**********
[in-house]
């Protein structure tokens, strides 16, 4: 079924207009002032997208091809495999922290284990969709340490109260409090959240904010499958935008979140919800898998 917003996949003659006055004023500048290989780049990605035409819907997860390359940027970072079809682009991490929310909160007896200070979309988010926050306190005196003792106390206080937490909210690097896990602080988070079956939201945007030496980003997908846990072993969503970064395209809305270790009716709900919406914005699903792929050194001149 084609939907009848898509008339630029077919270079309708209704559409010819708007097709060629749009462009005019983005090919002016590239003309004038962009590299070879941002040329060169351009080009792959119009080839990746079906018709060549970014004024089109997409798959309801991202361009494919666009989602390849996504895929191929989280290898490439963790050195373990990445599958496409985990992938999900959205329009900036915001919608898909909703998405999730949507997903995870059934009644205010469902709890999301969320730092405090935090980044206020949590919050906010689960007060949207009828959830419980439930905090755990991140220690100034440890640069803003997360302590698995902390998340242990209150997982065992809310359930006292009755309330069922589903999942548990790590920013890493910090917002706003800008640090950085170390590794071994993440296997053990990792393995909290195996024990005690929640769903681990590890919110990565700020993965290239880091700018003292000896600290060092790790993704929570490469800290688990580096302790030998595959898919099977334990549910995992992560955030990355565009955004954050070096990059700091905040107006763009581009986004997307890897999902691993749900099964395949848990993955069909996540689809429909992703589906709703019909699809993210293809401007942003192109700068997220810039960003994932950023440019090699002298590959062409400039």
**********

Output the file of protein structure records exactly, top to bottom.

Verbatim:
[in-house]
């Protein structure tokens, strides 16, 4: 079924207009002032997208091809495999922290284990969709340490109260409090959240904010499958935008979140919800898998 917003996949003659006055004023500048290989780049990605035409819907997860390359940027970072079809682009991490929310909160007896200070979309988010926050306190005196003792106390206080937490909210690097896990602080988070079956939201945007030496980003997908846990072993969503970064395209809305270790009716709900919406914005699903792929050194001149 084609939907009848898509008339630029077919270079309708209704559409010819708007097709060629749009462009005019983005090919002016590239003309004038962009590299070879941002040329060169351009080009792959119009080839990746079906018709060549970014004024089109997409798959309801991202361009494919666009989602390849996504895929191929989280290898490439963790050195373990990445599958496409985990992938999900959205329009900036915001919608898909909703998405999730949507997903995870059934009644205010469902709890999301969320730092405090935090980044206020949590919050906010689960007060949207009828959830419980439930905090755990991140220690100034440890640069803003997360302590698995902390998340242990209150997982065992809310359930006292009755309330069922589903999942548990790590920013890493910090917002706003800008640090950085170390590794071994993440296997053990990792393995909290195996024990005690929640769903681990590890919110990565700020993965290239880091700018003292000896600290060092790790993704929570490469800290688990580096302790030998595959898919099977334990549910995992992560955030990355565009955004954050070096990059700091905040107006763009581009986004997307890897999902691993749900099964395949848990993955069909996540689809429909992703589906709703019909699809993210293809401007942003192109700068997220810039960003994932950023440019090699002298590959062409400039």